Wonderful on Tap
Helping nature and supporting communities in our region
As part of our Great Big Nature Boost project, we’re now going to be partnering with the Birmingham 2022 Commonwealth Games as their Nature and Carbon Neutral Supporter to boost nature in urban areas, encourage wellbeing in our communities and help to create the first ever Carbon Neutral Commonwealth Games! Find out more on how we're leaving a lasting legacy.
Looking after our water means looking after nature too
Our Great Big Nature Boost - our biggest ever project - will give nature a massive boost across our region, we’re going to be:
Planting 1.3 million trees
Reviving 12,000 acres of land
Restoring over 2,000km of rivers
What’s good for nature is great for your water!
Birmingham 2022 Commonwealth Games
Making a positive difference to the communities and environment we live and work in.
Nature and Carbon Neutral Supporter
We’re excited to announce that we have partnered with the Birmingham 2022 Commonwealth Games as their Nature and Carbon Neutral Supporter.
As part of our biggest ever nature project, our Great Big Nature Boost, we’re helping to make Birmingham 2022 the first ever carbon neutral Commonwealth Games.
We’ll be helping achieve this through two fantastic projects.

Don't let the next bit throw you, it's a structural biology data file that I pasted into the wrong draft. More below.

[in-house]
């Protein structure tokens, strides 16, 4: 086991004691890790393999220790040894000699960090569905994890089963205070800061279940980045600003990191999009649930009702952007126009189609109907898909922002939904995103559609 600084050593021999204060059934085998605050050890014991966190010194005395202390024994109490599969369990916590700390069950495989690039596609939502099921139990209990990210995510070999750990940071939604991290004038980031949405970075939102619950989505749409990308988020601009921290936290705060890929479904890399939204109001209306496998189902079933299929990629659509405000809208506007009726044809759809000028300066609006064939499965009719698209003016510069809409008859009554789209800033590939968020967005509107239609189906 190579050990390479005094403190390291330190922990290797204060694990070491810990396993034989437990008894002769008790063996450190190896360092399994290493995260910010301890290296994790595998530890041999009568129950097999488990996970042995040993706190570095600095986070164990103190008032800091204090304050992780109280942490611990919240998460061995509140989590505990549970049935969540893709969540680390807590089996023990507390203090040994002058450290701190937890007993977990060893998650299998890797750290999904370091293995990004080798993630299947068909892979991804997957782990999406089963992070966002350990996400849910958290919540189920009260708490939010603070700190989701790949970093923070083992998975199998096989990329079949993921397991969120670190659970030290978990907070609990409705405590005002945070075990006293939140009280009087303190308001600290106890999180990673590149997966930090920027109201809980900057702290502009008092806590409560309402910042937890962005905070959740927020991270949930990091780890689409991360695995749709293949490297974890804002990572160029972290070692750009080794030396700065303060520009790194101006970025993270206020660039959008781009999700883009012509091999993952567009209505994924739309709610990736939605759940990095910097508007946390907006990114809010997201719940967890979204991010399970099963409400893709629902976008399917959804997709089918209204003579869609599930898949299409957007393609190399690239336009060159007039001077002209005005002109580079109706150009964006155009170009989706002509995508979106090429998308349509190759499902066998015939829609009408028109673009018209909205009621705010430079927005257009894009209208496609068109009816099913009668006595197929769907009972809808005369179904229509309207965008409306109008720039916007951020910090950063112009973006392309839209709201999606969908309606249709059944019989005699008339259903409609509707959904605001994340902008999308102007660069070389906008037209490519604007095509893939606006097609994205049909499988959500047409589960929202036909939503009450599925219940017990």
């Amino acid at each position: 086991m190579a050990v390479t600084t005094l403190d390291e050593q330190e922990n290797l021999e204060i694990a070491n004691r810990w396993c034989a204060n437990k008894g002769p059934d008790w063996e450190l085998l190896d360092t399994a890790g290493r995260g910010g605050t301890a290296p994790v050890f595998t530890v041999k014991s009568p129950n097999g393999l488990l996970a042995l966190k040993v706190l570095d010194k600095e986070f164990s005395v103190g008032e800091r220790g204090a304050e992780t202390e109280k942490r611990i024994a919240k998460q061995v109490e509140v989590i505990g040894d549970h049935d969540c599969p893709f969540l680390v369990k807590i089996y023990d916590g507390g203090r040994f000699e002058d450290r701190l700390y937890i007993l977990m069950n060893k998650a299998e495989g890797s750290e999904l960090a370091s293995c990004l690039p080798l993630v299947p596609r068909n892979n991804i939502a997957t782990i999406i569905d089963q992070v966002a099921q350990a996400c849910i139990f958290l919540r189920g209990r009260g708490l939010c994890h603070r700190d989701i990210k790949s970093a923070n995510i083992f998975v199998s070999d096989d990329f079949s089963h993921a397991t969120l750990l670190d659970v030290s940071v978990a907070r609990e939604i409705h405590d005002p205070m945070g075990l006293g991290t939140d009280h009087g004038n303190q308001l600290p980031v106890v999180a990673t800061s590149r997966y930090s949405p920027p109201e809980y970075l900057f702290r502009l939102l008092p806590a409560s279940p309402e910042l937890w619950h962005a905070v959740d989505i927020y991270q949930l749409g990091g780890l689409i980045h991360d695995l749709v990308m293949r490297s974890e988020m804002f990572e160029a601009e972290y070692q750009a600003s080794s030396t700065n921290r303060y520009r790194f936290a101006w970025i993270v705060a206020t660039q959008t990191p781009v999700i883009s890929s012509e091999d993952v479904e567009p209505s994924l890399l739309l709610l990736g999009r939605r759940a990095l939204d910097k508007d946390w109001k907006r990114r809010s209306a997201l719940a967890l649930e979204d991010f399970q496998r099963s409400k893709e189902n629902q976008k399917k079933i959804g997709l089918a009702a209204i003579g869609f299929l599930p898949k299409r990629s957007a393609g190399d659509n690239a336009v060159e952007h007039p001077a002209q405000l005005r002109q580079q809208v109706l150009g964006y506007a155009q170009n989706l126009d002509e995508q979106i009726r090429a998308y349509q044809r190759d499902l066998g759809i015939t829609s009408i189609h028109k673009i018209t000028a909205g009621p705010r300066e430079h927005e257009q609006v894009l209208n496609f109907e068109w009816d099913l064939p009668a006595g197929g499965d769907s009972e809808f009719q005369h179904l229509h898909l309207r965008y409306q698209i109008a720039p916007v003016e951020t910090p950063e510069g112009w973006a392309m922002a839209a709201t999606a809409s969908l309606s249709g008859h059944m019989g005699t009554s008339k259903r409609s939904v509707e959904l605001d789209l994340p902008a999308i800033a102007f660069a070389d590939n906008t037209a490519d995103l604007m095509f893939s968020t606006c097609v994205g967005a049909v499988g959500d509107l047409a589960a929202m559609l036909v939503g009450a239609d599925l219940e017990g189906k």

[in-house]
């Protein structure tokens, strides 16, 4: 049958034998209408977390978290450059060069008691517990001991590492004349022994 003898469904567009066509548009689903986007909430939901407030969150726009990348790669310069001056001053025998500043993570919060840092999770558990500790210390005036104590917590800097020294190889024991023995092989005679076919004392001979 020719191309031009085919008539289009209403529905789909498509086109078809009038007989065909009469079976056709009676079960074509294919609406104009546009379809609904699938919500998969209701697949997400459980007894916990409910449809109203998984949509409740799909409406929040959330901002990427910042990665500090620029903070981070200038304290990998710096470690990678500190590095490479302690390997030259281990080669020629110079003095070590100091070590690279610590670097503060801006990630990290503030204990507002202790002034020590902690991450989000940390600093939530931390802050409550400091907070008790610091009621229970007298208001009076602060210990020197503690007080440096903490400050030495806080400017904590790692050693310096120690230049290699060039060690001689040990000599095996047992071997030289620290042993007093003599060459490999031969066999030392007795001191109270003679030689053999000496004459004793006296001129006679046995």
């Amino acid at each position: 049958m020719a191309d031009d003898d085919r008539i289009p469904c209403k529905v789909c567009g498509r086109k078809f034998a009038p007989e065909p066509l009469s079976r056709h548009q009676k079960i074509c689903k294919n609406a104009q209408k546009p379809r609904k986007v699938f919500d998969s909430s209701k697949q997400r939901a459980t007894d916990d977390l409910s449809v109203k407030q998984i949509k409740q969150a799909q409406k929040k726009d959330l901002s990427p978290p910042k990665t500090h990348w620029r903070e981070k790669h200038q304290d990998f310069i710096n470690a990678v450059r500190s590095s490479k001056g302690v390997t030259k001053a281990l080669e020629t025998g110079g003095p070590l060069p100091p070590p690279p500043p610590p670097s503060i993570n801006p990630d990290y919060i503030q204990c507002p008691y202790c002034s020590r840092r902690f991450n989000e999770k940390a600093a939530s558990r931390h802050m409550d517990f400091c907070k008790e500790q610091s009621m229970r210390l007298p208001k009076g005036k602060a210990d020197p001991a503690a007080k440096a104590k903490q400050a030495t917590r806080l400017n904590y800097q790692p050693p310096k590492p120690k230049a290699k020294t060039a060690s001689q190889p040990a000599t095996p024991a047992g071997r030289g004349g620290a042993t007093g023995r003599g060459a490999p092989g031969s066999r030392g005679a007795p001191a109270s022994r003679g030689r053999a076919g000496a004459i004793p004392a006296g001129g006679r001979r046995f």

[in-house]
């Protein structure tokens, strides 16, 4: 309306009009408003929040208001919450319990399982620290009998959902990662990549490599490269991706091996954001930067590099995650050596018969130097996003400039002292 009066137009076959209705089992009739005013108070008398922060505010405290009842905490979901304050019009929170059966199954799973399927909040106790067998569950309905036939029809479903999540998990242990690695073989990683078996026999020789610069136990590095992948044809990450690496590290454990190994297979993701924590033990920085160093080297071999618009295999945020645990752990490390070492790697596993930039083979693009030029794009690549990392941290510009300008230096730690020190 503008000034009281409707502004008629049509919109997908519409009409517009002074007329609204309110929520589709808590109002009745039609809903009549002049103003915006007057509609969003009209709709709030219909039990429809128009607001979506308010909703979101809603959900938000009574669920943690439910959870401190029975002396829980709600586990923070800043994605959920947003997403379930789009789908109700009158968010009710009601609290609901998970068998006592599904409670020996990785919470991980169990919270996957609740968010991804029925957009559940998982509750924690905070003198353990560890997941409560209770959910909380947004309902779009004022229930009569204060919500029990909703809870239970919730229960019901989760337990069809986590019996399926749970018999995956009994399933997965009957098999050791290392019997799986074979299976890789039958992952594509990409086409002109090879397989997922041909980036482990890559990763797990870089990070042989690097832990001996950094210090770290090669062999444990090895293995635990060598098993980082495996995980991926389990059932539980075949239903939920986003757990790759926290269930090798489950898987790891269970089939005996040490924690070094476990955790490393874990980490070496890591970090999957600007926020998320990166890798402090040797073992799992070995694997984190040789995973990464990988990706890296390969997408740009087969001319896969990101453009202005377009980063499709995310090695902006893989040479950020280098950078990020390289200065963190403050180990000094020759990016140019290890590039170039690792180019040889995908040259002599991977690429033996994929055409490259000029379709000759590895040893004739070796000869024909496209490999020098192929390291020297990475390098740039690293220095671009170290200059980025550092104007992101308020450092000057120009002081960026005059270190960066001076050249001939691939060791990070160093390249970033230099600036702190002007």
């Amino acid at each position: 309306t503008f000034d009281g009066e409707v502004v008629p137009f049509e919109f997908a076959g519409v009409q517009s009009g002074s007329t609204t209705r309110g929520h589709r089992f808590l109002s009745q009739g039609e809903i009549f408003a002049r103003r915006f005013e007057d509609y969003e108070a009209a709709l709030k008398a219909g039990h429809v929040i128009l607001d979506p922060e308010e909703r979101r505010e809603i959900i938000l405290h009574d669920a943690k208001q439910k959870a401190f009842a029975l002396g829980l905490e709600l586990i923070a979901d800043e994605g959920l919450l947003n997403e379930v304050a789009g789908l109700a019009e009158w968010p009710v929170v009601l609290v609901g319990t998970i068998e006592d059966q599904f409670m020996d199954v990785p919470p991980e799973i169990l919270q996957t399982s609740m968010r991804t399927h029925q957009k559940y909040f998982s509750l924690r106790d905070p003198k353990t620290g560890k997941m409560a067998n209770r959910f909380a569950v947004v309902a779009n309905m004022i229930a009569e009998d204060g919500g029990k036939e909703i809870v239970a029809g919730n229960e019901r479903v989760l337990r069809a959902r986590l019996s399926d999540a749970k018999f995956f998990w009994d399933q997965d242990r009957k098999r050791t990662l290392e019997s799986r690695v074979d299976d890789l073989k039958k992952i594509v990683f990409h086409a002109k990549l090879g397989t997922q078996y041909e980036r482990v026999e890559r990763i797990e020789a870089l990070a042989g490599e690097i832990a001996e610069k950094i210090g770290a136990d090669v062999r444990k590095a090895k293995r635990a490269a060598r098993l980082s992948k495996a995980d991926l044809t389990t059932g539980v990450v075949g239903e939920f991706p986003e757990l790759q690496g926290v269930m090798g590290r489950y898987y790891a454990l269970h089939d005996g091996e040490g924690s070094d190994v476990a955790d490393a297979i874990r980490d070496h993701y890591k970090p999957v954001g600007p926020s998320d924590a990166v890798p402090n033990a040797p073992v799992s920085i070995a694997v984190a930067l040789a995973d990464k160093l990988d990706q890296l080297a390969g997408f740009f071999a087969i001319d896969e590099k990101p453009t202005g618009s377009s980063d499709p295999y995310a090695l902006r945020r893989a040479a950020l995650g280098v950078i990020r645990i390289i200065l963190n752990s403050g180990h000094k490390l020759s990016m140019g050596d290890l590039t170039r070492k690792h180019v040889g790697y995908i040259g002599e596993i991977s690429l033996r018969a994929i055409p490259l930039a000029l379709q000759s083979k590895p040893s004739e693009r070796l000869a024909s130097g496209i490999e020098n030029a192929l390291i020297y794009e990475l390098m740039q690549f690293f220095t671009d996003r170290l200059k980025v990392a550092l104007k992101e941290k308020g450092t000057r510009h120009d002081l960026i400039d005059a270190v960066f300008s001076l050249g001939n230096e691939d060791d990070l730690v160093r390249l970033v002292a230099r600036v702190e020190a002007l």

Working closely with the Forestry Commission for guidance, we are using the UK woodland code methodology to calculate and validate the offset of the residual carbon emissions of the Games in order to create a long-term legacy that would offset the Games to make them carbon neutral.
Accreditation will be completed once the trees have been planted.
Funding the partnership
The size of our Great Big Nature Boost
We’ve committed to boosting nature across 12,000 acres of land in the Severn Trent region by 2027 - that’s an area bigger than Gloucester!
We'll also be helping to care for over 2,000km of rivers, because we know the health of our river’s natural environment and the quality of our natural water go hand in hand.
The nature boosting we’re doing
So far, we have planted 280,000 trees and revived over 5,000 acres of land (that’s around 2,500 football pitches!) and we’re well on track to improving 2100 km rivers through our many projects – like working with farmers to keep crop pesticides out of our natural water sources, such as rivers.
Planting over 1.3m trees